Bill would make schools teach cursive


A bill introduced Tuesday in the Ohio House would require schools to teach cursive handwriting, a skill that has been de-emphasized in an increasingly computer-based age.

House Bill 146 includes language to ensure that students can “print letters and words legibly by third grade and to create readable documents using legible cursive handwriting by the end of fifth grade.” The bill has not yet had any hearings.

State Rep. Cheryl Grossman, one of two sponsors of the bill, said cursive improves fine motor skills and cognitive development.

“There are proven studies that talk about the cognitive enhancement on students who use cursive,” said Grossman, R-Grove City. “It shows that students retain more information if they take longhand notes versus those taken through keyboarding.”

Many schools have cut back on handwriting instruction to spend more time on core academic requirements. For example, new state law requires elementary schools to spend more time helping struggling readers in first through third grades.

In Northmont schools, curriculum director Tony Thomas said students are introduced to cursive writing via a Zaner Bloser handwriting instruction program. But Thomas said there’s only so much time in the school day, so teachers don’t spend as much time on handwriting of any kind as they did 10 years ago.

“We hit keyboarding very hard here — even our elementary kids have what we call tech time, where they spend time keyboarding on a pretty frequent basis,” Thomas said. “But we still want them to be able to recognize and use cursive writing, and we do Zaner Bloser for that.”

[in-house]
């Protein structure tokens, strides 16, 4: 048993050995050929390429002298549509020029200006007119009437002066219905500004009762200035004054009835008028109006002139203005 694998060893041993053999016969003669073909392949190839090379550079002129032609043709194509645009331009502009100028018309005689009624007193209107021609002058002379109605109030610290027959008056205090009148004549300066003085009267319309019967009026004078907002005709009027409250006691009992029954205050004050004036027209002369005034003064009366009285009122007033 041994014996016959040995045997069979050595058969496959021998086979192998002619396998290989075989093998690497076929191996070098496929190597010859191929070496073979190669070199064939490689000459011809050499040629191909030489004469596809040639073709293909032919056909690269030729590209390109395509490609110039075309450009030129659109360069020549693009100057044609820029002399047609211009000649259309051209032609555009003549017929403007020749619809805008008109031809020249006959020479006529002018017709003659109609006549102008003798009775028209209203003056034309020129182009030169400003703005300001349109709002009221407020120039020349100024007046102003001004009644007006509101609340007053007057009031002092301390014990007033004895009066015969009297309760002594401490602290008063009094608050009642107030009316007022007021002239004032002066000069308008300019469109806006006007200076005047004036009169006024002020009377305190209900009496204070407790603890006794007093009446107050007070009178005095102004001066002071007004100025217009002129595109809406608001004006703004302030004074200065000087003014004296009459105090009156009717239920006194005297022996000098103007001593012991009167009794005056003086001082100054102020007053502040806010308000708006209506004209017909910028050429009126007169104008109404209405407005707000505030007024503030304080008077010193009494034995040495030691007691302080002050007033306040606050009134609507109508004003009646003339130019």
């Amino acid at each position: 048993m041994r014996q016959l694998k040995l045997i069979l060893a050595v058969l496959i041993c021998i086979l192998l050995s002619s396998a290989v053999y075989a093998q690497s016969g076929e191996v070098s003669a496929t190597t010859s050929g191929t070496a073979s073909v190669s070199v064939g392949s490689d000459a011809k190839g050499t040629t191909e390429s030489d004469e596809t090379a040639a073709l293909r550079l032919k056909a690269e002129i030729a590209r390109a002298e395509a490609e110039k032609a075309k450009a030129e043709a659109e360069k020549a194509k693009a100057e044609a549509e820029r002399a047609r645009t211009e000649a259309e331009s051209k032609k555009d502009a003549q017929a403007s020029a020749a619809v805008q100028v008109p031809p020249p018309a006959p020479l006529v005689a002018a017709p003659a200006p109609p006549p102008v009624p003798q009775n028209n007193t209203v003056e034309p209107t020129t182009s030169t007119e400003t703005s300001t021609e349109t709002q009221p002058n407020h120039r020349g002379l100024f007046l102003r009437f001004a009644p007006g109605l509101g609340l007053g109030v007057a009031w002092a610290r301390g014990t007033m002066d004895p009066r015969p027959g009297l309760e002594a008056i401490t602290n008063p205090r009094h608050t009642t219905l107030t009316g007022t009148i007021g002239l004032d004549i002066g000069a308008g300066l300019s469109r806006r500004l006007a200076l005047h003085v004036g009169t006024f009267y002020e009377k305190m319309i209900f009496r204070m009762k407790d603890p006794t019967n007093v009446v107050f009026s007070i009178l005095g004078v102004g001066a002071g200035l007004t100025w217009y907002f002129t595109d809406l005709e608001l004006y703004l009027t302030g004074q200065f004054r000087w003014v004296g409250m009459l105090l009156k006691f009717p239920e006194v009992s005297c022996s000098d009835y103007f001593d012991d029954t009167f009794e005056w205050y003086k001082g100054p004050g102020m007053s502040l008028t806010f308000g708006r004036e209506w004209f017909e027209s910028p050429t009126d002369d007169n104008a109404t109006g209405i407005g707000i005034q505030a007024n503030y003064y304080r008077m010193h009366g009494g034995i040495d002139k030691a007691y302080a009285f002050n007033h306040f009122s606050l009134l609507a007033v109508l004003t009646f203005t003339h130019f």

The state currently gives a mix of guidance to schools on cursive writing. Ohio law mandates certain pieces of school curriculum — language arts, math, health, etc. — but mentions neither cursive nor computer literacy. The state’s official learning standards don’t include cursive either.

But Ohio Department of Education spokesman John Charlton said ODE includes cursive instruction in its “Model curriculum” for grades 3 and 4. And the state school board passed a resolution in early 2014 “in support of” teaching cursive.

Grossman argued that there’s time to focus on both computer literacy and cursive writing in the school day “without a lot of problem.” She worried that students would be unable to sign their names or read original historic documents that are written in cursive.

“People are always intrigued with new inventions and innovations,” Grossman said. “There was a lot of excitement about ‘Oh, I’ll just text this or type it on my computer.’ But I think we’ve lost a really important art of communication when you think about how much time people spend on their computers and iPhones.”

Thomas said Northmont isn’t ignoring cursive, but likely won’t cut back on technology either.

“Computer literacy is not in state law, but you know that for kids to be successful, in school and when they graduate, they need that skill,” he said.


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